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Searchcore Launches Beta Version of Sportify for iOS at Apple’s App Store

SearchCore, Inc.’s newest finder site came one step closer to completion today, as the company announced the Sportify mobile app for Apple's (AAPL)  iPhone. The

SearchCore, Inc.’s newest finder site came one step closer to completion today, as the company announced the Sportify mobile app for Apple's (AAPL)  iPhone. The app’s primary function is to provide recreational athletes of some 90 different sports a means of searching for and scheduling games and/or connecting with other players in their local areas.  The software also features reviews of individual players and recreational sports facilities, and will help users to facilitate the scheduling of events with email confirmations.

The move makes Sportify the company’s third finder site build-out, after the already up and running and  In a recent interview with, SearchCore CEO Jim Pakulis stated that the company’s goal was to build and monetize 50 different such sites in different industries over the next five years.

SearchCore began its foray into the finder site business with its first acquisition, the highly popular and successful, an online directory of purveyors of alternative medicine.  That venture was sold for a profit late last year, but only after the company had begun carrying out a plan to apply the same model to any under-served niche industry.

The company chooses its target markets based on four criteria. An industry must be fragmented and relatively untouched by technology/the internet, total industry market cap must exceed a quarter of a billion dollars, SearchCore must believe it can become the number one or two finder site in a given industry, and must believe it can generate $500,000 in revenue per month after one year.

Thus, aside from manufactured homes, tattoos and recreational sports, the company also has its sites on karate, the rodeo, travel trailers, and modular homes.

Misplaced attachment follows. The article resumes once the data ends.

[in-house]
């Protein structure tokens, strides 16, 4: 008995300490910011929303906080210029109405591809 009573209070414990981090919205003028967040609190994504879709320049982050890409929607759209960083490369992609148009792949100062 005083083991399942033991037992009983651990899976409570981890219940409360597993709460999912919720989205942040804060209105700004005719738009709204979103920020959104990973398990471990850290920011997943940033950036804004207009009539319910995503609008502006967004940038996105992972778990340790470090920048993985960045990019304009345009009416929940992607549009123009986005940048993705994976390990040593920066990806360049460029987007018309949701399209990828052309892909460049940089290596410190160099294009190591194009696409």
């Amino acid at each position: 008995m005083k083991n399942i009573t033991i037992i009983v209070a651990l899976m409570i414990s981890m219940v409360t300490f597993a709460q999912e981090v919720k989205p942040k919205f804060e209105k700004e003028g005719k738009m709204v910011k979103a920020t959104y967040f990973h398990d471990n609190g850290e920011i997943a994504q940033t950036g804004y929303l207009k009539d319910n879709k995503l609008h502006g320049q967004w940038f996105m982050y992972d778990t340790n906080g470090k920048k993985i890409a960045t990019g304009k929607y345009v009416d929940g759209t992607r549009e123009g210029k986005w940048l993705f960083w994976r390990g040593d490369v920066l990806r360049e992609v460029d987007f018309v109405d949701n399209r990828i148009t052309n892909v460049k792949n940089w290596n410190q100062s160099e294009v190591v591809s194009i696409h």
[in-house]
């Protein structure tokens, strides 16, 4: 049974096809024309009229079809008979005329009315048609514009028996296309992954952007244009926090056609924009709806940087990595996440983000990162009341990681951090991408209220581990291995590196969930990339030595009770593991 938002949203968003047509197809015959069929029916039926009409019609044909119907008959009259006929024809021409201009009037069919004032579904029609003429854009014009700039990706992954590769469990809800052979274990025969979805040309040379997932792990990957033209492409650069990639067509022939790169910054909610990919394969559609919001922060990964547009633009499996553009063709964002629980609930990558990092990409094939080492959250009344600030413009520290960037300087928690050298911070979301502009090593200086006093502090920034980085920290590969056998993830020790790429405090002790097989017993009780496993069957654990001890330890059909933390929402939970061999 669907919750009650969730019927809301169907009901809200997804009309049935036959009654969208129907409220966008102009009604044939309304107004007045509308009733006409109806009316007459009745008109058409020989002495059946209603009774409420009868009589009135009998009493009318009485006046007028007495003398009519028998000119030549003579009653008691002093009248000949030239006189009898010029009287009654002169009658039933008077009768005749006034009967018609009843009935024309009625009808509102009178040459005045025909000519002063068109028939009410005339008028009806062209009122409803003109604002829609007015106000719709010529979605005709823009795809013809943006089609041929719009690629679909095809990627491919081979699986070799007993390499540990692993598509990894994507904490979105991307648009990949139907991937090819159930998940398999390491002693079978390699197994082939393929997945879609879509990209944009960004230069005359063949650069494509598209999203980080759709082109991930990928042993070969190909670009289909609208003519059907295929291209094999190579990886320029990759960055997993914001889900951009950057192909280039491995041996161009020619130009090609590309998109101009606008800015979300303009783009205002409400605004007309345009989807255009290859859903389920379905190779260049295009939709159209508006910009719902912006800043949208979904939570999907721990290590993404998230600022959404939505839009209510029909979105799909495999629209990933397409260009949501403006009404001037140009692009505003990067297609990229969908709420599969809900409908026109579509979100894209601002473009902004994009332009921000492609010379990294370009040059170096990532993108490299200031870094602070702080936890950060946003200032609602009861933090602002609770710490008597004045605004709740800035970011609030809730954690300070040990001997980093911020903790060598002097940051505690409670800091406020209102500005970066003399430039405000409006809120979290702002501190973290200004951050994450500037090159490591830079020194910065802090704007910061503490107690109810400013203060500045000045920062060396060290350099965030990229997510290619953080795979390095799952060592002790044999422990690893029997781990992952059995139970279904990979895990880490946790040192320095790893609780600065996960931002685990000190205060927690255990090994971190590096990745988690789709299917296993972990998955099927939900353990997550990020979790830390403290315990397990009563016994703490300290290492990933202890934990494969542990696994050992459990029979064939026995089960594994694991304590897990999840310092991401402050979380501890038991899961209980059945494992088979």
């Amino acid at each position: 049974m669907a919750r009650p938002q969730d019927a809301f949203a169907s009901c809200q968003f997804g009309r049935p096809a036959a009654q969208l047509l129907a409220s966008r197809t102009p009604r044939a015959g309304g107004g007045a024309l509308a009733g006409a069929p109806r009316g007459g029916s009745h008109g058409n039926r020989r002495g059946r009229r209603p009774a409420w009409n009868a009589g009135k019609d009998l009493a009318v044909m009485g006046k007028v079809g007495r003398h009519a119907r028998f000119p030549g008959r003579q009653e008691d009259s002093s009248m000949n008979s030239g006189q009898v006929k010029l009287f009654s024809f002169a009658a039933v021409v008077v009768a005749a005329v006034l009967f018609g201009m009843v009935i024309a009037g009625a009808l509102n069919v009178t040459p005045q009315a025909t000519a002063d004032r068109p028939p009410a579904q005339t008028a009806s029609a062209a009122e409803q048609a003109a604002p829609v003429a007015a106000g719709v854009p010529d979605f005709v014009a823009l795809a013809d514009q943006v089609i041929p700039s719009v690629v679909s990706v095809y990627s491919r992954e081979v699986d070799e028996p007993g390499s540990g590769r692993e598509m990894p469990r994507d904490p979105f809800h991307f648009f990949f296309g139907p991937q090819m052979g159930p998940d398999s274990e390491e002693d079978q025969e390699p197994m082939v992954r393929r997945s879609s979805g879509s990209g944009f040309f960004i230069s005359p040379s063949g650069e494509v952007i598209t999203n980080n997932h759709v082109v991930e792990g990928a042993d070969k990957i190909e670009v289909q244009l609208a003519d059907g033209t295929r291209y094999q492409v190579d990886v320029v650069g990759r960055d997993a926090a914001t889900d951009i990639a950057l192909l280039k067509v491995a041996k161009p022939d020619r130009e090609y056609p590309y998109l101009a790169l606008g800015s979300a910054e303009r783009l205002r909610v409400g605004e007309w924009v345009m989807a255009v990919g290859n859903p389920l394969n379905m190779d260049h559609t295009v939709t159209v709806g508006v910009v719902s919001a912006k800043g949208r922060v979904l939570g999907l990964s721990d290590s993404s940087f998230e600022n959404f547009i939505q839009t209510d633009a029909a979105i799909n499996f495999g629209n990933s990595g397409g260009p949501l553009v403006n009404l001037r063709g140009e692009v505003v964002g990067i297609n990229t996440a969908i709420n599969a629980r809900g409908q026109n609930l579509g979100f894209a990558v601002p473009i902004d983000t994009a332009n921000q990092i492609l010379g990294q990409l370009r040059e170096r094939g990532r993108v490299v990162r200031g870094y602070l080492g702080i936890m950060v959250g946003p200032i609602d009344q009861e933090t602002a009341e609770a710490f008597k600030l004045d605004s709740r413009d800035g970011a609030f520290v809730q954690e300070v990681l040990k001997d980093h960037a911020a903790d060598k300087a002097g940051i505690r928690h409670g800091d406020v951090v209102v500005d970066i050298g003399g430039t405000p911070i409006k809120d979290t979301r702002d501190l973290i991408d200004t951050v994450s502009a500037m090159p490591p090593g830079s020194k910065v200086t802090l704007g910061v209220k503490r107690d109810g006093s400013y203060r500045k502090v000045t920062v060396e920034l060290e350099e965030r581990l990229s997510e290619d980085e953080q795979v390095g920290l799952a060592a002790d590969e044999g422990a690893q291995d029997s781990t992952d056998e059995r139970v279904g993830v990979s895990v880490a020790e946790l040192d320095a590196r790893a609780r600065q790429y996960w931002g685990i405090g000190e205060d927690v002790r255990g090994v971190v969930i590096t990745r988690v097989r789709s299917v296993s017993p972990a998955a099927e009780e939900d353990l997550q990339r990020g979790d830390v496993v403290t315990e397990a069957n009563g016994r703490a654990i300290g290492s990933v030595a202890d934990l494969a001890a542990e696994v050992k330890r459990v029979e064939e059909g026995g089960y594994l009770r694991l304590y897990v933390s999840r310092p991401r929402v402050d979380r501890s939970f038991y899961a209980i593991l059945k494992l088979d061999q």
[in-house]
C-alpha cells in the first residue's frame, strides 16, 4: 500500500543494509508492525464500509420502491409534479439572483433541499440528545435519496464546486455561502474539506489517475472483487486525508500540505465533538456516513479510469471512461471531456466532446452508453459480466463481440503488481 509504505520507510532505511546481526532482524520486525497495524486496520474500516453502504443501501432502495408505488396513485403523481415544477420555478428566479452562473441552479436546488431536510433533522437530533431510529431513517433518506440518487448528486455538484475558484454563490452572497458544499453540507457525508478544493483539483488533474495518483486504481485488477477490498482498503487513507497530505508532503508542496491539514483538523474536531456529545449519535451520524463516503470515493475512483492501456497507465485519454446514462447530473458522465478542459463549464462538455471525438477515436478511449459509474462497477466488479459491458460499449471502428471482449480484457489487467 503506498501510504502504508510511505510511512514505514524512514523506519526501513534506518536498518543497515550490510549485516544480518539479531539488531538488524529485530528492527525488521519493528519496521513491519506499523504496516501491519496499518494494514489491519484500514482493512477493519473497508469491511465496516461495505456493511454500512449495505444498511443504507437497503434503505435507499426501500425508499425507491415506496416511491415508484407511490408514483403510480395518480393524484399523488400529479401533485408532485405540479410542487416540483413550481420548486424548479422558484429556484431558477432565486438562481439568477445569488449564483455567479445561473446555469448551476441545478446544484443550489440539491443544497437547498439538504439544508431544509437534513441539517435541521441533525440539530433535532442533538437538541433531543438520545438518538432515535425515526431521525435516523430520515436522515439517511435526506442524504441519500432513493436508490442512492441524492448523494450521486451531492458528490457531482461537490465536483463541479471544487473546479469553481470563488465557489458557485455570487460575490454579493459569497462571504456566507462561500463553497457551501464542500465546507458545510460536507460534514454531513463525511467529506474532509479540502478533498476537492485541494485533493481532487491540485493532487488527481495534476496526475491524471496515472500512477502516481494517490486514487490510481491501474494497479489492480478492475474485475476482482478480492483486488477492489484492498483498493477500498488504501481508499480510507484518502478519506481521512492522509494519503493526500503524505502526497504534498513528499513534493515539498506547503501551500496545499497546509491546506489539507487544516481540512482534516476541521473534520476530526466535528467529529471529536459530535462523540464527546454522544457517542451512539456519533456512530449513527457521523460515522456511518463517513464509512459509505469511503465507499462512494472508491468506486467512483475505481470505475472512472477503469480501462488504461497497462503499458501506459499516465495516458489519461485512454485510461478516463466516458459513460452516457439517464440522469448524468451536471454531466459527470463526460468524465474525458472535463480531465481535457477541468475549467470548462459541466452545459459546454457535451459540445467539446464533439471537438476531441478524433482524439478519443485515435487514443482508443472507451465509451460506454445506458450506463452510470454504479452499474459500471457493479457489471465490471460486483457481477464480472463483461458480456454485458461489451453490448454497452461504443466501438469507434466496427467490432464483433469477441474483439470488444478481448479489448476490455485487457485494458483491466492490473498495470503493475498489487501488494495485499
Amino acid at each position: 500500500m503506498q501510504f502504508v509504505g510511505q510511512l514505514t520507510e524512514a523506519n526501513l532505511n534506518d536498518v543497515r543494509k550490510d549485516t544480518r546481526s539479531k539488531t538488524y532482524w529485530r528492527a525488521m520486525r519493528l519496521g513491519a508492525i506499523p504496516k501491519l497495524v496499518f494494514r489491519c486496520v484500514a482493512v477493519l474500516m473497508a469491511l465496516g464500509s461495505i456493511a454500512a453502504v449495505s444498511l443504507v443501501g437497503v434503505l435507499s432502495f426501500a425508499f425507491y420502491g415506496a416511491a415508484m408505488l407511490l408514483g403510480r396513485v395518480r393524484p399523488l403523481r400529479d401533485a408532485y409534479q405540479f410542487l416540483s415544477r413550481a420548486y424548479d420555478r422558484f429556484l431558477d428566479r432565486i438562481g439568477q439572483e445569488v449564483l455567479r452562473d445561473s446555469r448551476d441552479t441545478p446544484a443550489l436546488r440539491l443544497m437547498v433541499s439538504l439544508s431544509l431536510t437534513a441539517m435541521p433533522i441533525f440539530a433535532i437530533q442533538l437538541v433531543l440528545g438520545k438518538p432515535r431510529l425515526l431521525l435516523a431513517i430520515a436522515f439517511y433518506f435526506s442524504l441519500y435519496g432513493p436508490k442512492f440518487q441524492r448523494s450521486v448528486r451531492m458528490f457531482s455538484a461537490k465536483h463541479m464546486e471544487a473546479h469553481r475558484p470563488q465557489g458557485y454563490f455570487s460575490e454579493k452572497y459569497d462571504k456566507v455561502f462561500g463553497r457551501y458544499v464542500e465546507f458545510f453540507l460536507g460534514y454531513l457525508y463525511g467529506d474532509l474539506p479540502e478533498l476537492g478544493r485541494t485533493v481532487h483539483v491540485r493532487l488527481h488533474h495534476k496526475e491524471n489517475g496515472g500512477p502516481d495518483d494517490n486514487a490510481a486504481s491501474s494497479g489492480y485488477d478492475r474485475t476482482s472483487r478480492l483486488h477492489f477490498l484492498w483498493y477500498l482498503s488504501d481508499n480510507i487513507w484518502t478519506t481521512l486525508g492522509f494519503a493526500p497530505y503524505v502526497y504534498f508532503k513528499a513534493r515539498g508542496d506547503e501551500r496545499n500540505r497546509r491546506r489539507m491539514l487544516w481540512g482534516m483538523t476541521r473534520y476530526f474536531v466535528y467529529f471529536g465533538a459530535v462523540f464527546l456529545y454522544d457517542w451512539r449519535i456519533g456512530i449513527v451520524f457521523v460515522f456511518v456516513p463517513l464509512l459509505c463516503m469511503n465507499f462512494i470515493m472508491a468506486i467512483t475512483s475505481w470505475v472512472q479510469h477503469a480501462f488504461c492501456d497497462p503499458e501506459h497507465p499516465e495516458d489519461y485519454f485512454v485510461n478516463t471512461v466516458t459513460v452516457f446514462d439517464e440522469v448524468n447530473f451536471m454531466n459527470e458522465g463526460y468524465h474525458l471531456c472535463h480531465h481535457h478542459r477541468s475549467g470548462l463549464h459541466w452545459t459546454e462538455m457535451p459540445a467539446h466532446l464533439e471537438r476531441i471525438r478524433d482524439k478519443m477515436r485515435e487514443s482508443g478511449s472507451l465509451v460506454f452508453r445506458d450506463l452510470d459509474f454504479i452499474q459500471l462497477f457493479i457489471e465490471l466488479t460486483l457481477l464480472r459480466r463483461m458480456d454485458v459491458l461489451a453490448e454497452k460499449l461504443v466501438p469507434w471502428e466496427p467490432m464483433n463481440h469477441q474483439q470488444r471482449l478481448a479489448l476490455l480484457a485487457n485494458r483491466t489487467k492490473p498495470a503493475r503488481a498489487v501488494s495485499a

Pakulis explained the process as follows: “Regardless of the industry, the core of the company and the fundamentals of what we do stay the same. In other words, we are constantly using the same engine on every site and therefore we’re able to monetize the same way. We simply create different body styles to lay on top of the engine. Separately, but related, we also look at industries in which we can create multiple revenue streams from our finder site. In addition to clients paying a subscription fee for our listing services, we like to be able to generate income from ancillary services.”

The “same engine” to which SearchCore’s CEO referred in the interview is the company’s programming platform, Node.js, good enough for companies as huge as Wal-Mart (WMT), or LinkedIn (LNKD). Node.js has allowed the company to develop an extremely versatile, scaleable model that can be tailored to fit the specificities of whichever industry in which the company decides to get involved in.

The Sportify mobile app then will be the first real test of the company’s scaleable model in a market that will presumably rely more heavily on mobile usage due to time-sensitivity issues that are part and parcel of pick-up/recreational sporting events, particularly when users in a given area are not yet acquainted with one another.

Sportify may well change all of that, though.  The extent to which the company is able to create a social network could very well be measured not only in profits, but in interpersonal relationships created over sports games, and between participants who otherwise likely never previously had any reason or occasion to speak to one another.